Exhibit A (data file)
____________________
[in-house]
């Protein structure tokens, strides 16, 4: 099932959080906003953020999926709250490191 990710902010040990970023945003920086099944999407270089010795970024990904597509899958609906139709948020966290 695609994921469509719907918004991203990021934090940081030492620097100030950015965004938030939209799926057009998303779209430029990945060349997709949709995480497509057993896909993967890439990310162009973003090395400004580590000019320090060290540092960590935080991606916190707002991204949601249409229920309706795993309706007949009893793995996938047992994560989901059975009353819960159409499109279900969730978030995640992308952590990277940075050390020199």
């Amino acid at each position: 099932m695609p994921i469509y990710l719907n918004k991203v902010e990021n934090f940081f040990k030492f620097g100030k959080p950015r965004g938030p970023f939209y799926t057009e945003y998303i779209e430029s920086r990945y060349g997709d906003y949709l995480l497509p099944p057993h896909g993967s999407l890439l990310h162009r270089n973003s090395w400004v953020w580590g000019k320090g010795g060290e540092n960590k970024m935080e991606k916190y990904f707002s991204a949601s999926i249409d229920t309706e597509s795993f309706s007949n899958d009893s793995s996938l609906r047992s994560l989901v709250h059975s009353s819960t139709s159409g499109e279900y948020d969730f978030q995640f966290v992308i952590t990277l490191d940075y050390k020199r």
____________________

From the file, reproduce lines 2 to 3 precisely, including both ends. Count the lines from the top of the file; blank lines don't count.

């Protein structure tokens, strides 16, 4: 099932959080906003953020999926709250490191 990710902010040990970023945003920086099944999407270089010795970024990904597509899958609906139709948020966290 695609994921469509719907918004991203990021934090940081030492620097100030950015965004938030939209799926057009998303779209430029990945060349997709949709995480497509057993896909993967890439990310162009973003090395400004580590000019320090060290540092960590935080991606916190707002991204949601249409229920309706795993309706007949009893793995996938047992994560989901059975009353819960159409499109279900969730978030995640992308952590990277940075050390020199």
């Amino acid at each position: 099932m695609p994921i469509y990710l719907n918004k991203v902010e990021n934090f940081f040990k030492f620097g100030k959080p950015r965004g938030p970023f939209y799926t057009e945003y998303i779209e430029s920086r990945y060349g997709d906003y949709l995480l497509p099944p057993h896909g993967s999407l890439l990310h162009r270089n973003s090395w400004v953020w580590g000019k320090g010795g060290e540092n960590k970024m935080e991606k916190y990904f707002s991204a949601s999926i249409d229920t309706e597509s795993f309706s007949n899958d009893s793995s996938l609906r047992s994560l989901v709250h059975s009353s819960t139709s159409g499109e279900y948020d969730f978030q995640f966290v992308i952590t990277l490191d940075y050390k020199r």